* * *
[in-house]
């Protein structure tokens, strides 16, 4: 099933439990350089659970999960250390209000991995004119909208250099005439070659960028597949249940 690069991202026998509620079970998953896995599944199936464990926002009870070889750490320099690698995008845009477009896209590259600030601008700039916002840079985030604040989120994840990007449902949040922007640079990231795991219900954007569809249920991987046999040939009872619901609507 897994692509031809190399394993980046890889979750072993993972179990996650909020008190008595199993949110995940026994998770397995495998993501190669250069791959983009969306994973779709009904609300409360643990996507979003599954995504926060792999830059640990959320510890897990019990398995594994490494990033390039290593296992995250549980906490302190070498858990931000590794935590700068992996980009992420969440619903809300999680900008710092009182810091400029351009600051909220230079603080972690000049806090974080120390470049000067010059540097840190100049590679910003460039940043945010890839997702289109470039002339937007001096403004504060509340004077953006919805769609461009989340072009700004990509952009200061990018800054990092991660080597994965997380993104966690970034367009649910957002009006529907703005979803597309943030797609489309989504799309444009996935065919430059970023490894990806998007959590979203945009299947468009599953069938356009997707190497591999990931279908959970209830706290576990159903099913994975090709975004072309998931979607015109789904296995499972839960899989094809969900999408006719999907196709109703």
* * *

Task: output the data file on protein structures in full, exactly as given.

[in-house]
């Protein structure tokens, strides 16, 4: 099933439990350089659970999960250390209000991995004119909208250099005439070659960028597949249940 690069991202026998509620079970998953896995599944199936464990926002009870070889750490320099690698995008845009477009896209590259600030601008700039916002840079985030604040989120994840990007449902949040922007640079990231795991219900954007569809249920991987046999040939009872619901609507 897994692509031809190399394993980046890889979750072993993972179990996650909020008190008595199993949110995940026994998770397995495998993501190669250069791959983009969306994973779709009904609300409360643990996507979003599954995504926060792999830059640990959320510890897990019990398995594994490494990033390039290593296992995250549980906490302190070498858990931000590794935590700068992996980009992420969440619903809300999680900008710092009182810091400029351009600051909220230079603080972690000049806090974080120390470049000067010059540097840190100049590679910003460039940043945010890839997702289109470039002339937007001096403004504060509340004077953006919805769609461009989340072009700004990509952009200061990018800054990092991660080597994965997380993104966690970034367009649910957002009006529907703005979803597309943030797609489309989504799309444009996935065919430059970023490894990806998007959590979203945009299947468009599953069938356009997707190497591999990931279908959970209830706290576990159903099913994975090709975004072309998931979607015109789904296995499972839960899989094809969900999408006719999907196709109703």